All the old ladies in the neighbor said it would never work. My friends rolled their eyes and said, “Really?” My parents didn’t know what to say.
It’s amazing how a girl can ignore everyone around her when the love bug bites. That’s what I did when I decided to marry my husband after being with him for only thirteen days.
We met in a rather boring way. A blind date. Everyone had them. Some worked out. Most didn’t. I was starting my senior year of college and my blind date had just gotten out of Air Force technical training and was on his way to Bitburg, Germany, for three years. This was during the Vietnam era, and he was glad that’s where he was being sent.
I’m not even sure who fixed us up, but two of my cousins went with me. The guys stepped out of the car and one of them had on cowboy boots and a cowboy hat. I told my cousins I was not going to be stuck with the cowboy (This was the 60’s in a college town and NO ONE wore western attire. NO ONE.). One of my cousins was bigger than I was and she stepped in front of me and grabbed the normal-dressed guy. I got stuck with the cowboy, but I did get him to leave the hat in the car before we went into the nightclub.
By the end of the night one cousin decided she liked the cowboy, danced with him and sat with him on the way home, but after we all said goodnight, he found me and asked me out for the next night. That was the beginning of a wonderful two-weeks together. We spent every possible hour with each other, and when I went with his family to drop him off at the airport, I sent him off with the possibility of marriage when he came back in nine months. He asked me to date to make sure before I said yes.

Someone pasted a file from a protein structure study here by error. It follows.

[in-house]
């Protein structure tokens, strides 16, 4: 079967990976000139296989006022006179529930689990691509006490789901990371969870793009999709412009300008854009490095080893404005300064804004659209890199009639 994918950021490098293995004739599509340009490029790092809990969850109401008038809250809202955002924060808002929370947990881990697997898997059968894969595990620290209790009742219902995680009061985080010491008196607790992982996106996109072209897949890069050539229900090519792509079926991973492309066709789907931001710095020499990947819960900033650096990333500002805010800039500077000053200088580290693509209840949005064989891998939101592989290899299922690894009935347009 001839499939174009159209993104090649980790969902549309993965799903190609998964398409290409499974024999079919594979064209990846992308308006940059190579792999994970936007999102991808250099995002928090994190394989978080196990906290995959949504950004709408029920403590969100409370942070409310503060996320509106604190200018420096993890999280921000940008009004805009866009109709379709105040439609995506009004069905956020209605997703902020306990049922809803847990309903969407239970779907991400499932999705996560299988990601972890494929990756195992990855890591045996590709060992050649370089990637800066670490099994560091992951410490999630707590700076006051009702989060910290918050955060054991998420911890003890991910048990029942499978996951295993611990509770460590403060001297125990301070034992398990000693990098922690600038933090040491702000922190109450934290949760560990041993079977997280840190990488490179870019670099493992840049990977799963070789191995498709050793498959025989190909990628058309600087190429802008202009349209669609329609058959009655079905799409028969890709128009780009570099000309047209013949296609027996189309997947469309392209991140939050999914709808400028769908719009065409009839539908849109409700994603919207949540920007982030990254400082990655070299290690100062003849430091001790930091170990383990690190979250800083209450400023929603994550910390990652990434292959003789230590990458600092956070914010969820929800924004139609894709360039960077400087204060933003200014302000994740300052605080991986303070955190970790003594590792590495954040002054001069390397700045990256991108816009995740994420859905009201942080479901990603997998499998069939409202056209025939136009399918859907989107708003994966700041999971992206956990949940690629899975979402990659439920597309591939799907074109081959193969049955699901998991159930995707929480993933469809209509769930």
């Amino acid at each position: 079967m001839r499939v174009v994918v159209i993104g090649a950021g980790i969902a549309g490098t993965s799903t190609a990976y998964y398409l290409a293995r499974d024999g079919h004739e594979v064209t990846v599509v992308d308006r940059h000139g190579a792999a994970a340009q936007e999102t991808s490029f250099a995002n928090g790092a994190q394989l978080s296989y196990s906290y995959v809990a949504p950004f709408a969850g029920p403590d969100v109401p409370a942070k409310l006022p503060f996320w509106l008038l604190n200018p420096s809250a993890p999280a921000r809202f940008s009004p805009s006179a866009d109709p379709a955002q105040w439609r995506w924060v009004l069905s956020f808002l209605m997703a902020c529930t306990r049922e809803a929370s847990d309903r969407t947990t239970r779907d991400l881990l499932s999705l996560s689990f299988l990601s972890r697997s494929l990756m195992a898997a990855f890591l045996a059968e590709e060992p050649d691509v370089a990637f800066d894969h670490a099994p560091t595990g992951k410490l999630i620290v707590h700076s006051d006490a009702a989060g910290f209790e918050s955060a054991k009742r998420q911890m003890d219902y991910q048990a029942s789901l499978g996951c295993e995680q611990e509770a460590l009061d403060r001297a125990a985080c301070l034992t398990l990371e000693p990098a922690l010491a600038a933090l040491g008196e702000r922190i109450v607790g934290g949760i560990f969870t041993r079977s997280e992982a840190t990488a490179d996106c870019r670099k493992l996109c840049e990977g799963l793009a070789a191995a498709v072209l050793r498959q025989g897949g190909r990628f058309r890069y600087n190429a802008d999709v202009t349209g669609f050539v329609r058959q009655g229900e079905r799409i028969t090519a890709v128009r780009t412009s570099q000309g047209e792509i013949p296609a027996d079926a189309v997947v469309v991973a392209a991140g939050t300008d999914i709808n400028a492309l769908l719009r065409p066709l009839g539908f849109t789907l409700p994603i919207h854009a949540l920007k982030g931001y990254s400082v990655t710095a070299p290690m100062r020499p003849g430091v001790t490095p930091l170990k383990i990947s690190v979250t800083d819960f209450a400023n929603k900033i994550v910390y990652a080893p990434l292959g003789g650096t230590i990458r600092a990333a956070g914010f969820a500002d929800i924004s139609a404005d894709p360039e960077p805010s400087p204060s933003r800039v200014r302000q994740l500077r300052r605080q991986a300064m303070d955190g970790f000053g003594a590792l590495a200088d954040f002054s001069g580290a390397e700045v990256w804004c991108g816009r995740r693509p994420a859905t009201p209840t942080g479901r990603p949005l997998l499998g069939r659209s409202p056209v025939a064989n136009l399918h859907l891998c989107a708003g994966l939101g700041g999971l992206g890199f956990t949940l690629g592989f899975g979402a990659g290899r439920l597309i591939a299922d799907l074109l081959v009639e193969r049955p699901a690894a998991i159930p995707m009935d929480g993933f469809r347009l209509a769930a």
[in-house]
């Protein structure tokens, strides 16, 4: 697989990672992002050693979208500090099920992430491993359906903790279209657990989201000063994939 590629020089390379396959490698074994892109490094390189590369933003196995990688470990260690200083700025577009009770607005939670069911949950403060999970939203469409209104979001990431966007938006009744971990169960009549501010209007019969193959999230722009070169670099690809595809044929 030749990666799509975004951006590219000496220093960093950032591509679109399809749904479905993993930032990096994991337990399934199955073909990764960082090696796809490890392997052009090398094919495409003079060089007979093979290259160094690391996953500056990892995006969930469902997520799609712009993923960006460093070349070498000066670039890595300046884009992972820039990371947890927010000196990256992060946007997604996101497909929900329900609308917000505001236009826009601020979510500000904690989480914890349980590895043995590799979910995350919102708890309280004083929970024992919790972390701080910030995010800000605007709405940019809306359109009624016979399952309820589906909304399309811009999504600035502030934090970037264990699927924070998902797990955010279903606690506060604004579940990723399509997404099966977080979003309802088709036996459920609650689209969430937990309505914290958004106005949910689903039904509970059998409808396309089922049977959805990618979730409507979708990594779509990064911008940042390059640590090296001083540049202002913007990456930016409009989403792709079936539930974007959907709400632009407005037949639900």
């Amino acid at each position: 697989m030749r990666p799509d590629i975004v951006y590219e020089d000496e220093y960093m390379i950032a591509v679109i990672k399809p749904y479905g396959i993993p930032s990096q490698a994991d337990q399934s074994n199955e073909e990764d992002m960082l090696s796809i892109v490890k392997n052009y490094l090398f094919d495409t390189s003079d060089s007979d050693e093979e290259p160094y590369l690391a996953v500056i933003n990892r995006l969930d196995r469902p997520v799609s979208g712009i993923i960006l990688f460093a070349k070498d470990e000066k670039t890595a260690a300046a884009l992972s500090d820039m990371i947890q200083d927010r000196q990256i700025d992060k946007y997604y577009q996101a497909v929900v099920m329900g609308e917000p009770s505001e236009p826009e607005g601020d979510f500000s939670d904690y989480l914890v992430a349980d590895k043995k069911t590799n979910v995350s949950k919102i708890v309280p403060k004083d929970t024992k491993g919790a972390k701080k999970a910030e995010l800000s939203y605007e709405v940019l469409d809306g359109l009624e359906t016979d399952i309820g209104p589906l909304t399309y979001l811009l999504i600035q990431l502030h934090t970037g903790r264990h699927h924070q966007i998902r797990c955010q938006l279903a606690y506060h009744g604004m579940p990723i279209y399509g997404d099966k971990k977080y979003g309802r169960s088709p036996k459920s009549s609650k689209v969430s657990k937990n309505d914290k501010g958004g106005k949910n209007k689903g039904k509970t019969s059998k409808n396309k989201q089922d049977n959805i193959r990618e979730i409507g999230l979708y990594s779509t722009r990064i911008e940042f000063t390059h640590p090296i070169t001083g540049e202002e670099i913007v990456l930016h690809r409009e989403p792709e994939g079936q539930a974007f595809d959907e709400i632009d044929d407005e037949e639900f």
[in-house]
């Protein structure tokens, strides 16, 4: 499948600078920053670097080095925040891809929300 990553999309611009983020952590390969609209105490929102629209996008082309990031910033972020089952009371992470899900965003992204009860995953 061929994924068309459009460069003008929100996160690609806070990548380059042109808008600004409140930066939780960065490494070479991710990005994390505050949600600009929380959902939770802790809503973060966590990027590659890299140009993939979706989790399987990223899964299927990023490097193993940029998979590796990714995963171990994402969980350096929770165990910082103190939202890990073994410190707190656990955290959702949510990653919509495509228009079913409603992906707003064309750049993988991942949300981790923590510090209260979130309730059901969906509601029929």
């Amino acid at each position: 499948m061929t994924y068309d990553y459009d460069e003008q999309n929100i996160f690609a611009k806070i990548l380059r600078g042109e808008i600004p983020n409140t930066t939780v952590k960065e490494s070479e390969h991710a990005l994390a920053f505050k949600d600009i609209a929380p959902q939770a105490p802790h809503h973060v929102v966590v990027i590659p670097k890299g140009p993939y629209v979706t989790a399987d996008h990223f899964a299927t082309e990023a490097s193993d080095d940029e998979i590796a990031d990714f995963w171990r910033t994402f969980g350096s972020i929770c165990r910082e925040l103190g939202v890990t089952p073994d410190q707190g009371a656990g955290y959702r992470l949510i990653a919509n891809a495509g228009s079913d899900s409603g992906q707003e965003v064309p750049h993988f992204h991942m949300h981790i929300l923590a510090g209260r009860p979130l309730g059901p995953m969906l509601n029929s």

For Christmas he sent me a ring, but before I received it, I had gone out with a guy and for the first time since our blind date, I had a good time. I was confused. Was I ready to marry a stranger? I wrote to him, explained my dilemma and asked for a little more time.
Too late. The ring was waiting for me on Christmas morning. Yikes. Knowing how awful he must have felt, I cried and cried and cried. I didn’t know how to get in touch with him. No email, no cell phones. In fact, I didn’t even have a phone number to the barracks. We only communicated through airmail letters and an occasional reel-to-reel tape. (I still have all of his letters in a decoupage box.)
After a lot of deep thought, I put the ring on— in spite of the heads-shaking and whispers of the ladies in the neighborhood. I met him at the airport the following summer and within two weeks we were married and he whisked me off to Germany for two years.
He might’ve been a stranger in the eyes of my acquaintances, but in our hearts we knew we were right for one another. We’ll celebrate our 45th anniversary this summer. (I think I’ll pull out that box of letters to see what promises he made to me all those years ago.)